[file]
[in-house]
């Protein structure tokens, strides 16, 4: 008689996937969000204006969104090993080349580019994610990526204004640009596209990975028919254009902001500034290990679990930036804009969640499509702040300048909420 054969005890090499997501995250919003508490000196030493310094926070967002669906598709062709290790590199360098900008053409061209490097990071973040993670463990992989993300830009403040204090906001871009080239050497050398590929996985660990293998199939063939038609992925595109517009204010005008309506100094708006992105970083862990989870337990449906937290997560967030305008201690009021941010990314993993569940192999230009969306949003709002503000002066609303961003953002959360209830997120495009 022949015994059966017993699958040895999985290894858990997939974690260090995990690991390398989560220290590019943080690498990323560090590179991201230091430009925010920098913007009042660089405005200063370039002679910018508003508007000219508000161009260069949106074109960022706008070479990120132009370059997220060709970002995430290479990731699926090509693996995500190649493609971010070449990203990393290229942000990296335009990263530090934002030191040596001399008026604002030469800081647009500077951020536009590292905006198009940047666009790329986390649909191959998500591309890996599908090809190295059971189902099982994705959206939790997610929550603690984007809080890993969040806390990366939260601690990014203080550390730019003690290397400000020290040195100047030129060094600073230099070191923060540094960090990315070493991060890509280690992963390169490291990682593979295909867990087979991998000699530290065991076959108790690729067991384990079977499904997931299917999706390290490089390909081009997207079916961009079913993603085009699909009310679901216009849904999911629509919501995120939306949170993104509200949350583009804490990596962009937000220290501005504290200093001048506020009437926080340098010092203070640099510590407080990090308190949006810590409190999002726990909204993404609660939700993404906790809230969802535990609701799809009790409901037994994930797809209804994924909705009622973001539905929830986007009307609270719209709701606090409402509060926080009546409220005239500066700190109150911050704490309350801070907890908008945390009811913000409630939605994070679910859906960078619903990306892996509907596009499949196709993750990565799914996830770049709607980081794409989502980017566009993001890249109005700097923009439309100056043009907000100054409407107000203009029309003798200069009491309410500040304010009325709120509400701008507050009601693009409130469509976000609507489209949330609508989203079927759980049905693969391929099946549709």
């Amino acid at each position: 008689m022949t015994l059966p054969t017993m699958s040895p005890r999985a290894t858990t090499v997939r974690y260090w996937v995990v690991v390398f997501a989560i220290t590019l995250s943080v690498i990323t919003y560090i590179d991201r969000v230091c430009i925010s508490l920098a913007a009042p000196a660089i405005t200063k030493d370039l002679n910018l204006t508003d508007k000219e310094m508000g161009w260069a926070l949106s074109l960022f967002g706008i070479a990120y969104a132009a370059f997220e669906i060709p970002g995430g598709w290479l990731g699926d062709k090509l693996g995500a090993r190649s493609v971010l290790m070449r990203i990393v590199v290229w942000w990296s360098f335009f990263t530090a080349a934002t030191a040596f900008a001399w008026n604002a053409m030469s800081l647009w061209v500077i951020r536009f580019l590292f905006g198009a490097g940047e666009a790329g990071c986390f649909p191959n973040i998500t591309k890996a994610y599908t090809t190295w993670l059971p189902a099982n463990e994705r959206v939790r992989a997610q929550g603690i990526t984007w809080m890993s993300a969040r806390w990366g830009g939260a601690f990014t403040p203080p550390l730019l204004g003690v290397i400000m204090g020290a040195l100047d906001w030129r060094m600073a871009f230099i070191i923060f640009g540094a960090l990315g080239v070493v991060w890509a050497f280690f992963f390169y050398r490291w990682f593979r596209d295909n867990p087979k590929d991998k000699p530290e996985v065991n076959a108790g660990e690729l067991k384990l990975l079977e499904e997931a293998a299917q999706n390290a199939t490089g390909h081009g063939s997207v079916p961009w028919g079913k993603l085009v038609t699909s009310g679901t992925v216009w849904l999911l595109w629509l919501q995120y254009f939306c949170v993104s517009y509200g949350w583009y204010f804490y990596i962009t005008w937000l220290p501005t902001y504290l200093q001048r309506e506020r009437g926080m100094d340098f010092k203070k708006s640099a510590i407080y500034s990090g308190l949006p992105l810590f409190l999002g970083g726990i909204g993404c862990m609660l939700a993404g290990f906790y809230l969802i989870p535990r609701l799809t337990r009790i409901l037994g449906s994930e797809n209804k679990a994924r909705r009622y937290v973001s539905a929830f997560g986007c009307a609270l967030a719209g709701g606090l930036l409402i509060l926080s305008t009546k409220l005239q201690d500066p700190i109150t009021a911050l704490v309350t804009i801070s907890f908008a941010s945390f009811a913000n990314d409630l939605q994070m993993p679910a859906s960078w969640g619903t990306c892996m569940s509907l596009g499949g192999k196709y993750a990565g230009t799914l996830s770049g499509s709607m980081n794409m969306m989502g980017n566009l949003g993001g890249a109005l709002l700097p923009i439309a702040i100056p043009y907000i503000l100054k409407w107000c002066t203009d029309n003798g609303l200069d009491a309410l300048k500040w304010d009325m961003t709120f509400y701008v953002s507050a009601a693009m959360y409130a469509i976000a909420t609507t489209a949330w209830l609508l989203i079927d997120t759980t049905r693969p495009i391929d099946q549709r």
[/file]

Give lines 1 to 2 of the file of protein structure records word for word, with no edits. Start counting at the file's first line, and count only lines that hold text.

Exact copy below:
[in-house]
């Protein structure tokens, strides 16, 4: 008689996937969000204006969104090993080349580019994610990526204004640009596209990975028919254009902001500034290990679990930036804009969640499509702040300048909420 054969005890090499997501995250919003508490000196030493310094926070967002669906598709062709290790590199360098900008053409061209490097990071973040993670463990992989993300830009403040204090906001871009080239050497050398590929996985660990293998199939063939038609992925595109517009204010005008309506100094708006992105970083862990989870337990449906937290997560967030305008201690009021941010990314993993569940192999230009969306949003709002503000002066609303961003953002959360209830997120495009 022949015994059966017993699958040895999985290894858990997939974690260090995990690991390398989560220290590019943080690498990323560090590179991201230091430009925010920098913007009042660089405005200063370039002679910018508003508007000219508000161009260069949106074109960022706008070479990120132009370059997220060709970002995430290479990731699926090509693996995500190649493609971010070449990203990393290229942000990296335009990263530090934002030191040596001399008026604002030469800081647009500077951020536009590292905006198009940047666009790329986390649909191959998500591309890996599908090809190295059971189902099982994705959206939790997610929550603690984007809080890993969040806390990366939260601690990014203080550390730019003690290397400000020290040195100047030129060094600073230099070191923060540094960090990315070493991060890509280690992963390169490291990682593979295909867990087979991998000699530290065991076959108790690729067991384990079977499904997931299917999706390290490089390909081009997207079916961009079913993603085009699909009310679901216009849904999911629509919501995120939306949170993104509200949350583009804490990596962009937000220290501005504290200093001048506020009437926080340098010092203070640099510590407080990090308190949006810590409190999002726990909204993404609660939700993404906790809230969802535990609701799809009790409901037994994930797809209804994924909705009622973001539905929830986007009307609270719209709701606090409402509060926080009546409220005239500066700190109150911050704490309350801070907890908008945390009811913000409630939605994070679910859906960078619903990306892996509907596009499949196709993750990565799914996830770049709607980081794409989502980017566009993001890249109005700097923009439309100056043009907000100054409407107000203009029309003798200069009491309410500040304010009325709120509400701008507050009601693009409130469509976000609507489209949330609508989203079927759980049905693969391929099946549709």